We’re fortunate to have dozens of nonprofit organizations doing socially important work in our community: health clinics, boys and girls clubs, organizations to help the homeless and forgotten youth, groups providing space for adult day care, teenage drop-in centres, childcare, hospice centres for the dying.
The list is varied, but the one thing they all have in common is a lack of resources. It’s amazing how a scrappy staff and dedicated pool of volunteers can stretch limited funds, but there is inevitably not enough to get the job done. The last thing many of these groups need is to pay a hefty property tax bill. It makes sense, then, that the city extends considerable tax subsidies to the organizations, effectively cutting their taxes, which doubly makes sense considering that many of them are offering services that would otherwise fall to government.
But while cash-strapped nonprofits serving communities of need deserve all the support they can get, the city’s one-size-fits-all tax subsidy program also gives tax breaks to multi-million dollar yacht clubs sitting on prime oceanside property. This ultimately deprives the cash-strapped orgs of further support. There is, after all, a limited pool of money—why are we giving some of it to millionaires?
Royal Nova Scotia Yacht Squadron
Take, for example, the Royal Nova Scotia Yacht Squadron, on the Northwest Arm. The RNSYS exemplifies every stereotype of a high-end yacht club. It is the oldest yacht club in North America, founded in 1837. “It has ties to Britain’s royal family, with Queen Victoria approving the use of the ‘royal’ prefix, and King Edward VII presented the club with its most treasured trophy, the Prince of Wales Cup, in 1860,” explained Steve De Belie, a board member who for some reason felt compelled to author a code of ethics for the club in 2005.
The property is assessed at just under $5 million. “Senior” memberships for people over 35 years old include an “entrance” fee of $1,190, with annual dues of $2,000. Mooring a boat at the club marina cost an upfront fee of $2,660 and seasonal fees of $1,545 for a boat under 45 feet in length, ranging up to an upfront fee of $3,830 and seasonal rental fees of $5,065 for a boat over 60 feet in length.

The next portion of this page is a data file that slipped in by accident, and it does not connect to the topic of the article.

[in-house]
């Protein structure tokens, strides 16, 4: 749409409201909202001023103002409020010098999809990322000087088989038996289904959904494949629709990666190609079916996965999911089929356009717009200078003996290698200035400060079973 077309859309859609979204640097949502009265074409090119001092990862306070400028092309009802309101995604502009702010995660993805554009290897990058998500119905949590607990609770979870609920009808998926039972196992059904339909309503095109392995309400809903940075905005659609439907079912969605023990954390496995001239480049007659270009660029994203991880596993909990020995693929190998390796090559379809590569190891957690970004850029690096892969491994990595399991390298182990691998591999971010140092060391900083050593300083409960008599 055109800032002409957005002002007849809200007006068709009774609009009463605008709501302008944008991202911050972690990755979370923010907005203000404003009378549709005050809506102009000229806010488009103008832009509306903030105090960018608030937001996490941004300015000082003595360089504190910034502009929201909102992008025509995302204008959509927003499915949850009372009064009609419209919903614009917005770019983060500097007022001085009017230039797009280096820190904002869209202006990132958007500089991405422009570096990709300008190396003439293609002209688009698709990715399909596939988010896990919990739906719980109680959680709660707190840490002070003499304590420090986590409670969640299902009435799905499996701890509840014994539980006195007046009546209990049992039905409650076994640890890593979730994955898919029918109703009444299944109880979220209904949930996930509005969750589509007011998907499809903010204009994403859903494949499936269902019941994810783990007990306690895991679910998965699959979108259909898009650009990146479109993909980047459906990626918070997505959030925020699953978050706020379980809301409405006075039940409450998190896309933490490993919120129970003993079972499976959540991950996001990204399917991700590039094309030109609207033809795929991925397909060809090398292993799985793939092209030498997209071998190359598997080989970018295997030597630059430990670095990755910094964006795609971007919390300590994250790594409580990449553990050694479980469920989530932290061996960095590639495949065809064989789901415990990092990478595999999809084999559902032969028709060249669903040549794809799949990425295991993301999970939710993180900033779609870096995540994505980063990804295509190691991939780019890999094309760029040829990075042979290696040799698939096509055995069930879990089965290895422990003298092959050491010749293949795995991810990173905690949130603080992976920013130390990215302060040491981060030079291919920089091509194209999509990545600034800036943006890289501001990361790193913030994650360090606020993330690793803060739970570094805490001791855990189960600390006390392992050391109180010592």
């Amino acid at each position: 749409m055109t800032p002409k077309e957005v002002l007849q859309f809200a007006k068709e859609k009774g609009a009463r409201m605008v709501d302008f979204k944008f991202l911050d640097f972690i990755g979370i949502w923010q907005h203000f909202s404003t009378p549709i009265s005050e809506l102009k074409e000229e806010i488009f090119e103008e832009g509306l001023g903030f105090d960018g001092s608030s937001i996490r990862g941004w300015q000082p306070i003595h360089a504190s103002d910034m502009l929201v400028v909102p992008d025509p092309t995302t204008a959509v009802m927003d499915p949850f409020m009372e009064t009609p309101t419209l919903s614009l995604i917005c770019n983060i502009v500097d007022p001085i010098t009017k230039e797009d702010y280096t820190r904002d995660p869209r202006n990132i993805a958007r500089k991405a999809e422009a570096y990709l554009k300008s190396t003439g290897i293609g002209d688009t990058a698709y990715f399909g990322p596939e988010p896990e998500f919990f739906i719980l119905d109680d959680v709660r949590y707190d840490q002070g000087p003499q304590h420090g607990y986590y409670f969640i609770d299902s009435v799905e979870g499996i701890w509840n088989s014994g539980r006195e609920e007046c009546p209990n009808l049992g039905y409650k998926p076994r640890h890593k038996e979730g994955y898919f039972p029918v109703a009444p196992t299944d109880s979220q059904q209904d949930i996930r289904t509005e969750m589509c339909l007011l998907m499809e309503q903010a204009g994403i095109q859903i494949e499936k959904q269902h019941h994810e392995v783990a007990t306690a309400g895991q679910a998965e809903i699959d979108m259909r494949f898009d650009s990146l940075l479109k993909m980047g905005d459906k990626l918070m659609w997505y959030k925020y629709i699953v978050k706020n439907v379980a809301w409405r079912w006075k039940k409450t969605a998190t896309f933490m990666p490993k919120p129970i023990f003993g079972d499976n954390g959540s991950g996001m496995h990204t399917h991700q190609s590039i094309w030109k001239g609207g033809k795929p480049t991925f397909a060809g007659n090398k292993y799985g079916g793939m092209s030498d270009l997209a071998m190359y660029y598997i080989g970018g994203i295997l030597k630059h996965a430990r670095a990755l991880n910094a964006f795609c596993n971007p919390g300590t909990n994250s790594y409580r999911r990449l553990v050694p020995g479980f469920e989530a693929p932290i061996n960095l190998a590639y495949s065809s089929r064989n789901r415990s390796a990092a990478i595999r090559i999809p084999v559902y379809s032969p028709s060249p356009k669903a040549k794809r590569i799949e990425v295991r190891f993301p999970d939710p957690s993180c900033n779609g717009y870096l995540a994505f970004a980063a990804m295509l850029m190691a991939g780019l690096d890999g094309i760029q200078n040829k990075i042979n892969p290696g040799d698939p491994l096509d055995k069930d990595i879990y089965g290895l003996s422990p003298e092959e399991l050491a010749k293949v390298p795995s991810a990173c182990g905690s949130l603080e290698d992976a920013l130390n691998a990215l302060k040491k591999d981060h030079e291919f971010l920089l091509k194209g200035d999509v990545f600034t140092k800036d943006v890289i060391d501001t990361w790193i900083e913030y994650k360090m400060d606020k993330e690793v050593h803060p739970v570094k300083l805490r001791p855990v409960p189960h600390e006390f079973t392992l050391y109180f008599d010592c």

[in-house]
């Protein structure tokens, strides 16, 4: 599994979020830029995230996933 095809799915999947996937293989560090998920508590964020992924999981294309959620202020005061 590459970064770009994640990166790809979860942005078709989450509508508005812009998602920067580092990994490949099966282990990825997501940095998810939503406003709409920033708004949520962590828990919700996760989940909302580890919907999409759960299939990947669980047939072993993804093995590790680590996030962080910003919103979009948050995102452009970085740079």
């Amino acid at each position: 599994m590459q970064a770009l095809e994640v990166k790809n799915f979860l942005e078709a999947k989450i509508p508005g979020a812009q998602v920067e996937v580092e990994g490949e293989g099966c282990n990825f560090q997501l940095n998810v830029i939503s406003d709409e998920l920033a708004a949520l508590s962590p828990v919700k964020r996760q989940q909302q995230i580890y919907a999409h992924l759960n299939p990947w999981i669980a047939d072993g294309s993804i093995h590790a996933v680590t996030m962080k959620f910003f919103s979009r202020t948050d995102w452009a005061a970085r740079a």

And yet the club pays a pittance in taxes. With no subsidy, the RNSYS would pay a tax bill of $63,382 this year on the two waterfront parcels it owns. But the subsidies slash those taxes by over $40,000, to just $23,126 this year. The club has been collecting such a tax break for many years. (Most of the tax cut amounts cited in this article come from this document.)
Dartmouth Yacht Club
The Dartmouth Yacht Club, at 697 Windmill Road in Dartmouth, “is nestled in a sheltered recess with high land on both sides (historically known as Wright’s Cove) on the eastern shore of Halifax Harbour,” says its website. The club has such a draw that a high-end condo complex is nearing completion next door, with access to the yacht club used as a selling point.
Members at the DYC are charged stiff fees, including a joining fee of $1,500, with annual member dues of $376. Marina fees are $675 annually, plus $2.10 per square foot for the boat itself and other assorted fees for power, dry dockage and the like.
The club has existed since the 1960s, seemingly without hardship, but only last year thought to ask for the tax break regularly dished out to the RNSYS. In November, the city’s grant committee accepted the request and voted to add Dartmouth Yacht Club to the list of non-profits receiving tax cuts.
Without the tax break, the DYC would pay $25,445 in taxes. But with the newly granted subsidy, the club will pay just $9,454, a subsidy of nearly $16,000.
Bedford and Hubbards
A senior membership for someone over 35 years old at the Bedford Basin Yacht Club is $748 annually, although actually keeping a boat at the club will cost more than $1,000 annually, depending on the boat’s size and services needed. Taxes on the Bedford club’s property would total $31,279, but thanks to the city subsidy, it pays just $11,246, a break of over $20,000 each year.
Simply applying to berth a boat the Hubbards Yacht Club for more than one year running will cost you $2,500, with an annual rental fee of $1,000 on top of that if you’re approved. The club would pay $10,823 in taxes, but after the subsidy it will pay just $4,184.